Louisville-based Pearl Izumi: Ad ‘overstepped the bounds of good taste’

[Originally Published in the Daily Camera, September 6, 2013]

20130906__09dcaizuDead dogs don’t sell running shoes, as outdoor gear company Pearl Izumi quickly found out last week.

The international, Louisville-based maker of apparel, footwear and cycling gear was thrown into hot water after printing an advertisement in Canadian Running magazine.

The ad depicted a trail runner decked out in Pearl Izumi garb, performing what appears to be CPR on his unconscious canine. The insinuation, an attempt at humor, was that the gear makes you run so fast that you could give your dog a heart attack. The resulting social media firestorm suggested that many animal lovers don’t appreciate seeing such imagery.

“You should be seriously ashamed of even entertaining an ad like this,” said Angela Seguin, owner of Canadian dog treat company in a Facebook post. “The editor who approved it should be fired and so should the ad creator. This has done serious damage to your reputation…I’ll be sure to pass this along to everyone I know.”

Pearl Izumi posted a brief apology on their Facebook page, which read, “We would like to sincerely apologize to everyone for the ad. As most of us here at Pearl Izumi are dog owners, we want you to know we would never, ever do anything to harm an animal. Please know that we have deleted the ad and removed it from all future publications.”

After the retraction, many continued to express their dissatisfaction, with hateful posts still rolling in as of Friday.

Lynn Brodie, a dog trainer from Kernersville, N.C., said, If you are sincerely apologetic about this ad, perhaps your company AND your advertising agency should put their money where their mouth is and prove it to us by DONATING at least $100,000 to quality dog rescue organizations.” Similar requests were echoed by many others.

Not everyone found the ad to be offensive.

Matt Mizenko of Redwood City, Calif. wrote, “I have four dogs. I am a distance runner. I run with my dogs all the time. I thought the ad was funny and quite obviously tongue in cheek.”

Some resolution was made Friday when Pearl Izumi posted a new, more sincere apology, taking blame for the advertisement’s insensitive imagery, saying the ad “overstepped the bounds of good taste. A lot” and “crossed the line and used poor judgment.”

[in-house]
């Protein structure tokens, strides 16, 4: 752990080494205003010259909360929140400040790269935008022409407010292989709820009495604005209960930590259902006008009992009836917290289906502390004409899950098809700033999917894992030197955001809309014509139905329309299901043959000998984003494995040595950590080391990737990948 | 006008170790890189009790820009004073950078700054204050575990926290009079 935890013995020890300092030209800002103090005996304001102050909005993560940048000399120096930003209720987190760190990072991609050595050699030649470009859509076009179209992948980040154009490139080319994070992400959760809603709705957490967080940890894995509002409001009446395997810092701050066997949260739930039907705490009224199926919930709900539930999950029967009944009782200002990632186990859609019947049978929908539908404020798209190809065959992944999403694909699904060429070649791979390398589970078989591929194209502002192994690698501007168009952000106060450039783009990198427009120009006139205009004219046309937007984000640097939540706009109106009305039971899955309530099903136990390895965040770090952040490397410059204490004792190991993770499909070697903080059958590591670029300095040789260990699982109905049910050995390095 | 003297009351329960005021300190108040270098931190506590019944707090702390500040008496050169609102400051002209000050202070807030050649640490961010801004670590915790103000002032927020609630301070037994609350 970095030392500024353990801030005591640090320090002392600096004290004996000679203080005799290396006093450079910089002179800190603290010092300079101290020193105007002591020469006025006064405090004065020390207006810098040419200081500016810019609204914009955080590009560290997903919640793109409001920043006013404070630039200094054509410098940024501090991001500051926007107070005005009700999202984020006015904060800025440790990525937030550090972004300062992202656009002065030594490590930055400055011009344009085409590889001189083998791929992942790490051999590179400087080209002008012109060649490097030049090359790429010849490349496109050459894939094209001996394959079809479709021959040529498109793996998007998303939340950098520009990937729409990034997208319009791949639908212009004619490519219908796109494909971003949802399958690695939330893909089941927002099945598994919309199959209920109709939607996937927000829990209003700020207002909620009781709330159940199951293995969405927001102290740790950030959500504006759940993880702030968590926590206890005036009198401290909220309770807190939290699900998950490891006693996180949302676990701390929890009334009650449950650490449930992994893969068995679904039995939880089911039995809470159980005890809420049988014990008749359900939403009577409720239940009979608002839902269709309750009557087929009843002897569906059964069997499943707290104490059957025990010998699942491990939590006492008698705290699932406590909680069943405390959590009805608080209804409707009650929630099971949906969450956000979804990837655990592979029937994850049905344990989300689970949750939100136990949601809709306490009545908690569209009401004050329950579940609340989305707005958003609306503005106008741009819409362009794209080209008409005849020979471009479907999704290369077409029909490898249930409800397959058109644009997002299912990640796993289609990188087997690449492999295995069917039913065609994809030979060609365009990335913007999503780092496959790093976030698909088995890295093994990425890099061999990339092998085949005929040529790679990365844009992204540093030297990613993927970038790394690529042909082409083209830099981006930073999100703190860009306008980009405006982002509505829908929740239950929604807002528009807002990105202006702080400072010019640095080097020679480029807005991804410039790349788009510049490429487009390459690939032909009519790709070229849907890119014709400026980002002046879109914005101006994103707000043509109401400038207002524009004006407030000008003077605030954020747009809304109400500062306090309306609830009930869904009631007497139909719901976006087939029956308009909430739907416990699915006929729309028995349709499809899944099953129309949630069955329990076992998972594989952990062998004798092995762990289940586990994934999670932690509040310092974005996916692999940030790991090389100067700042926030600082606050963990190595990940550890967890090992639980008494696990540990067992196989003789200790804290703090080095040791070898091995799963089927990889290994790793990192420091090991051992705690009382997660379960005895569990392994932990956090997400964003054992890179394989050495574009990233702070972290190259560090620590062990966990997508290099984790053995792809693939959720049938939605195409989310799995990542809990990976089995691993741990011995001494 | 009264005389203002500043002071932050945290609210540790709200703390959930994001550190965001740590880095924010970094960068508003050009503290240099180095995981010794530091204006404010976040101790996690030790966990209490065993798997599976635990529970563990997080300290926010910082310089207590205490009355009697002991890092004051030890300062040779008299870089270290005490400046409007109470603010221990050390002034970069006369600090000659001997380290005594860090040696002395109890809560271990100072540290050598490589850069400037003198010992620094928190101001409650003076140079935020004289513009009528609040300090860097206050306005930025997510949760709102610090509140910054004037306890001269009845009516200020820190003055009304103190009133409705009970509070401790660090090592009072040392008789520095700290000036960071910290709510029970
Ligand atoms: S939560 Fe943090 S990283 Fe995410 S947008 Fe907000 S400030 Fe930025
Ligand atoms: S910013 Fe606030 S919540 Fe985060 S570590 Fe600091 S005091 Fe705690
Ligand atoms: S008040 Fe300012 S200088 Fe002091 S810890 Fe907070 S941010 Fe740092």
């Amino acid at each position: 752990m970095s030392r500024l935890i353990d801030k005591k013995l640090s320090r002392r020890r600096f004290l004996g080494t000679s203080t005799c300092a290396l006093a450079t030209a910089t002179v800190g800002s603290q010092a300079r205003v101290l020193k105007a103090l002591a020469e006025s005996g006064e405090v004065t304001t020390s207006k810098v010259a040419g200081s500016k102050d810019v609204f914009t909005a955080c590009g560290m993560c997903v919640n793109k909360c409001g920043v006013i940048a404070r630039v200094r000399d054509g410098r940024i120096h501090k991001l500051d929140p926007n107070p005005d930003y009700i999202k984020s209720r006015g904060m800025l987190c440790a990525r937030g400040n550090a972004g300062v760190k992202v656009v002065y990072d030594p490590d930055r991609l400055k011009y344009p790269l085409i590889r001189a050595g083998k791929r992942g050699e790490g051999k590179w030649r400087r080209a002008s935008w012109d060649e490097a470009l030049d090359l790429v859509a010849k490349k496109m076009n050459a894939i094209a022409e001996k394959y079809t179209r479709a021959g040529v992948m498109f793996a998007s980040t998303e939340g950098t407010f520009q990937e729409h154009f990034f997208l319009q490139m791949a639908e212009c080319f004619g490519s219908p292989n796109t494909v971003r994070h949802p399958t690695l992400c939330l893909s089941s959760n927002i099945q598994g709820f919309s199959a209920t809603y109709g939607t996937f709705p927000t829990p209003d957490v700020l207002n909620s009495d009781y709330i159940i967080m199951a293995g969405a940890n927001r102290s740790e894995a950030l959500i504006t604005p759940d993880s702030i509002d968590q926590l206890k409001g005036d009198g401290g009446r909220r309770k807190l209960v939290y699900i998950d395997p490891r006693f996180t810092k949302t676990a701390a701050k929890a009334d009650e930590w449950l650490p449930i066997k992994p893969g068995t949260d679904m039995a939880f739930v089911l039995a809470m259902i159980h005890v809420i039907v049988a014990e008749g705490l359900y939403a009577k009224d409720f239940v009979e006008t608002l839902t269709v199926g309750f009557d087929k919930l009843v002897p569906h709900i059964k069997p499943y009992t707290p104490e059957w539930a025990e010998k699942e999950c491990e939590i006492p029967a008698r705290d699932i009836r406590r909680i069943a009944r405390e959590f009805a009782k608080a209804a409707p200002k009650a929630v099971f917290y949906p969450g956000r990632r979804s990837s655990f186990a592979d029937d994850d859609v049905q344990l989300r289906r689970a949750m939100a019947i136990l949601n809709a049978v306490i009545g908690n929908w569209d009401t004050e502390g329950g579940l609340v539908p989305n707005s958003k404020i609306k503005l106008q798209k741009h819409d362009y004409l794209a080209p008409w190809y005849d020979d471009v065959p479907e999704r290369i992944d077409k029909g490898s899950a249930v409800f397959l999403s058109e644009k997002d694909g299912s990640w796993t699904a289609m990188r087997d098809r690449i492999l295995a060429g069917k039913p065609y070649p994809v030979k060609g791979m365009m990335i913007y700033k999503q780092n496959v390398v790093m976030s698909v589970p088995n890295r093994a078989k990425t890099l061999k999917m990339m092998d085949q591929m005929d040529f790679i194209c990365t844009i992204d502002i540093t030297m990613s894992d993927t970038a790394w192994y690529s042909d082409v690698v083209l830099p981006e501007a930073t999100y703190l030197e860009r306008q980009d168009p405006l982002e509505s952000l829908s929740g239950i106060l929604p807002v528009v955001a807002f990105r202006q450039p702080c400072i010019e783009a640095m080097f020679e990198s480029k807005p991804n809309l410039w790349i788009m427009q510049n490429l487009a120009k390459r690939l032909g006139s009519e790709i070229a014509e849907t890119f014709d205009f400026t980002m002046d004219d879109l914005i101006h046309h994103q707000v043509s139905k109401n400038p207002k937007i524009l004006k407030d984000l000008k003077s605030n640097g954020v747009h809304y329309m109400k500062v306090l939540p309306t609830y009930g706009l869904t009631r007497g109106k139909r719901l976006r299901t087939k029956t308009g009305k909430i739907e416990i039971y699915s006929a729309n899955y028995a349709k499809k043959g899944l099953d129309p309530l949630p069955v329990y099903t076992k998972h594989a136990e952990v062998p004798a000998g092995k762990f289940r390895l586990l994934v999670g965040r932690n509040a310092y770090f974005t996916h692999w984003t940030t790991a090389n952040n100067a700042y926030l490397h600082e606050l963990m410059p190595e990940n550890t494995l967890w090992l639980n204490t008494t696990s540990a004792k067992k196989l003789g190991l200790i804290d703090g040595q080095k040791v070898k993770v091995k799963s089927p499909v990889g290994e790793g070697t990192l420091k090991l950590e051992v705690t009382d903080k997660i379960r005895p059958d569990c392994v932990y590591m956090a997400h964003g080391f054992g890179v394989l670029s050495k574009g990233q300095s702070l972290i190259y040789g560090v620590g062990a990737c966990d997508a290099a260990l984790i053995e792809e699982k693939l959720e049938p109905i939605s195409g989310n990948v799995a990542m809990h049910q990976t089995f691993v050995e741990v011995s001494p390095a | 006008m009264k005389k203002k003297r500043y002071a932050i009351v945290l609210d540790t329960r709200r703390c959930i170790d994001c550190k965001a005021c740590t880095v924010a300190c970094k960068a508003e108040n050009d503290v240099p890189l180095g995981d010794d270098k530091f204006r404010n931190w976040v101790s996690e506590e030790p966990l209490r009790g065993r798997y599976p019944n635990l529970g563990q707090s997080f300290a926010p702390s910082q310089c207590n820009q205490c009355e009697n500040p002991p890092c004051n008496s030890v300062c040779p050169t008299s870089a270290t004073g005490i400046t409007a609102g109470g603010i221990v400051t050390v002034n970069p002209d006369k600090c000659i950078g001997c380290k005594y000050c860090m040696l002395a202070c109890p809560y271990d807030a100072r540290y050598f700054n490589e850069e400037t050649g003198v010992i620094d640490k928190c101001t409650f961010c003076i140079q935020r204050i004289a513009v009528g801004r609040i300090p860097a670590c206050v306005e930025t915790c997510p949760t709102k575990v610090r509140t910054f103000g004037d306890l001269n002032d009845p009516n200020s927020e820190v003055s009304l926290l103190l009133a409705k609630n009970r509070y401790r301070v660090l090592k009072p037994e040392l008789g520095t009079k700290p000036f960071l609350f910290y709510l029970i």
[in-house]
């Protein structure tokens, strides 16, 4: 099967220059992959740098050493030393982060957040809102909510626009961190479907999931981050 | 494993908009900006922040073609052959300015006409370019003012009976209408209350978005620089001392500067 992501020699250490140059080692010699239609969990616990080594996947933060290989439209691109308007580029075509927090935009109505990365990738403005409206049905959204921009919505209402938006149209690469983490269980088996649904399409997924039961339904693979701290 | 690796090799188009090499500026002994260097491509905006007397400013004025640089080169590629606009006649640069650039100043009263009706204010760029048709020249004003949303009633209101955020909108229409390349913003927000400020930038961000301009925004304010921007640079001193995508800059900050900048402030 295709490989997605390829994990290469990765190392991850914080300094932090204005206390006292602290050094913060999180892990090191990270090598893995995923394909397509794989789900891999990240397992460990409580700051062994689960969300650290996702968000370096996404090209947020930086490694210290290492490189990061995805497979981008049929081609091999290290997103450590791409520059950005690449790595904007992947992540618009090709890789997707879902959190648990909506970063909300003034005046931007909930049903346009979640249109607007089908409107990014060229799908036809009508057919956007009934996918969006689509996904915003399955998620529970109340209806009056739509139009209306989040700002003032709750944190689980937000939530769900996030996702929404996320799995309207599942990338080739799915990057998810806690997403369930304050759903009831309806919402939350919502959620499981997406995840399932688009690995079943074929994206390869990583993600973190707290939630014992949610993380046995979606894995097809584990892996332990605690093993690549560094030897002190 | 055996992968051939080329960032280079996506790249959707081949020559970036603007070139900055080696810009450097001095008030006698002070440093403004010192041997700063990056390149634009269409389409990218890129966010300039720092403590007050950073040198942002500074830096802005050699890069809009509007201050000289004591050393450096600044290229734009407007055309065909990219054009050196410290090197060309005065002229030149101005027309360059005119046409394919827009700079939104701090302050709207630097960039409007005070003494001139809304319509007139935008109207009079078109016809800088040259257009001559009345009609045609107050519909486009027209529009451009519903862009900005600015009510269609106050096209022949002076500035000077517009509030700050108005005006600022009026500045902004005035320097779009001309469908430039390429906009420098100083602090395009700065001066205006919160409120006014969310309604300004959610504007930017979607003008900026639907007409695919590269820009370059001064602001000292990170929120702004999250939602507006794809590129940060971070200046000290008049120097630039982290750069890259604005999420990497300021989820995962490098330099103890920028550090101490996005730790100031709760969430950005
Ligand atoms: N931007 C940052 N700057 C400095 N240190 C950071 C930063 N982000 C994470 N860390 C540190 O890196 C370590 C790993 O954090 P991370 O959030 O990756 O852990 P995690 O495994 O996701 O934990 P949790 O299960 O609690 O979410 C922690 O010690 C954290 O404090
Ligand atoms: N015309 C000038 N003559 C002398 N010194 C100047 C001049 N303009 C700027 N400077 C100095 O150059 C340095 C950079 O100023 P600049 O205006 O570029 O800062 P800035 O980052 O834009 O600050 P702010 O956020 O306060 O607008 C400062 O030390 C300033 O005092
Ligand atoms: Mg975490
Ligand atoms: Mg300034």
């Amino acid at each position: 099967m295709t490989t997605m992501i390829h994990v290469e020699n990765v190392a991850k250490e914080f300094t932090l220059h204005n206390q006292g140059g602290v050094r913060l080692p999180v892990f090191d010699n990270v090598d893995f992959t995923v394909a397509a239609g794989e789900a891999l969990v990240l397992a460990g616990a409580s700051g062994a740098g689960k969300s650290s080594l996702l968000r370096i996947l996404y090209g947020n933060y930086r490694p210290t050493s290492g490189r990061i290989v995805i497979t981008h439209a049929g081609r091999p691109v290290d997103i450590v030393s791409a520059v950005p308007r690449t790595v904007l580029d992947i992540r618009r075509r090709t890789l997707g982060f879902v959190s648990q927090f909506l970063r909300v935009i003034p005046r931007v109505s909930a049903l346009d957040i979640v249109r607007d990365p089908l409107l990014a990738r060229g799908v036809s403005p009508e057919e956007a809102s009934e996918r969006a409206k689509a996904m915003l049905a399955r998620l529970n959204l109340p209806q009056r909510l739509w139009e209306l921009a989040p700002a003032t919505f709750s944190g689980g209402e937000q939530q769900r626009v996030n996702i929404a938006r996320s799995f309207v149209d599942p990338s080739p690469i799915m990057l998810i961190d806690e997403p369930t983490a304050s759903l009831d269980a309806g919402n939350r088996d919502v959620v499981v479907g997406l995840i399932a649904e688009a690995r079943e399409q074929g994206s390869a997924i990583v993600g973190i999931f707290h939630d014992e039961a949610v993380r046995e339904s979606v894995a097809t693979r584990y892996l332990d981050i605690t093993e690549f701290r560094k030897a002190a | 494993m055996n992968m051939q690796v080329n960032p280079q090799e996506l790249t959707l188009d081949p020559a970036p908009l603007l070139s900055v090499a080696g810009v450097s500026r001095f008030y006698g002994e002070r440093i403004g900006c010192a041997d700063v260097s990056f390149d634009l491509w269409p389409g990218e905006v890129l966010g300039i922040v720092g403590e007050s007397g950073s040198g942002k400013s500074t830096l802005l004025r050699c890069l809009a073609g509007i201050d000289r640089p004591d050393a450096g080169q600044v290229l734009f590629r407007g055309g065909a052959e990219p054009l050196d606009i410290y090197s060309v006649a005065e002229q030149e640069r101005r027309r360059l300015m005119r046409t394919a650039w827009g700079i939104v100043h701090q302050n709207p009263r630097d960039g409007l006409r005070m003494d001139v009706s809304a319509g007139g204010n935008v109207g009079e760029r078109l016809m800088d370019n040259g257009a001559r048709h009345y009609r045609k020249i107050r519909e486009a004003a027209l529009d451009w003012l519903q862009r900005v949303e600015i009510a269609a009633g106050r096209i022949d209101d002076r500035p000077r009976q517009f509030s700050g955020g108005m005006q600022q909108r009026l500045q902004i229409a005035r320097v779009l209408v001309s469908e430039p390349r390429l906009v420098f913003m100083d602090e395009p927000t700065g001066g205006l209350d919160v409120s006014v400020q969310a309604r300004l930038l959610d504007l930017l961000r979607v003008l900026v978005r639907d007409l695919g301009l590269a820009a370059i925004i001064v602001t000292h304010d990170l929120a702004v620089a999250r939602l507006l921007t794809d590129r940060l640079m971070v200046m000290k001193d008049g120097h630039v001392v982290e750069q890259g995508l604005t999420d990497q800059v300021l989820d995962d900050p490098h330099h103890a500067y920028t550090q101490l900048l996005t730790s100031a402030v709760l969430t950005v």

In a similarly worded statement to the Camera, Pearl Izumi said, “Honestly we made a mistake. It was never our intention to make light of a serious situation or offend anyone.  The Run Faster ad that ran in Canadian Running magazine overstepped the bounds of good taste and we can only offer our sincere apologies and share that we will not run that ad again.”

While not publicized until its Friday apology, the company also reached out to the Humane Society of Boulder Valley shortly after the controversy erupted.

Humane Society CEO Lisa Pedersen said Pearl Izumi contacted the non-profit last week, expressing the company’s regret, and offering to contribute $10,000 to go toward educating the community about heat exhaustion from exercising with dogs.

“[The ad] was upsetting because it conveyed harm being caused to the animal,” said Pedersen. “People that have pets could relate to how damaging and traumatic this situation would be.”

Pearl Izumi told the Camera, “Many people…suggested that we use this as an opportunity to point out the issue, and raise awareness of heat exhaustion while running with your pet…we agreed that while we cannot undo any of the distress we caused, perhaps something good might come from our mistake…”

Pedersen said, “Especially with the heat we’ve had this summer, it’s important to take steps to prevent heat stroke and overexertion.” She recommends taking pooches out in cooler temperatures, and building up their endurance for activity over time, just like with humans.

In regards to the donation, Pedersen said, “We are very grateful to Pearl Izumi.”

Margaret Campbell, marketing professor at the University of Colorado school of business, said this is not a new mistake in the advertising world.

“Companies are trying to be demonstrative of a product’s attributes by using humor with an outlandish situation,” she said.

Campbell cited numerous similar ads from the past, such as a Reebok Pump ad from the early ‘90s where two men bungee jump off a bridge and the one without his Pumps doesn’t come back up, presumably falling to his death. That ad was also pulled immediately.

Campbell said what usually happens is that the creatives team thinking up the ad will fail to show the ad to someone not involved in their thought process.

“If they were to show that ad to even two people from Boulder, they would have said ‘That’s not funny,’ and it would never have been used,” she said.

Despite the hubbub and the many online threats to never buy Pearl Izumi again, Campbell said the company did the right thing by pulling the ad, and doesn’t expect any major consequences for their business.

She said, “These things tend to blow up quickly, but they also tend to blow over quickly.”



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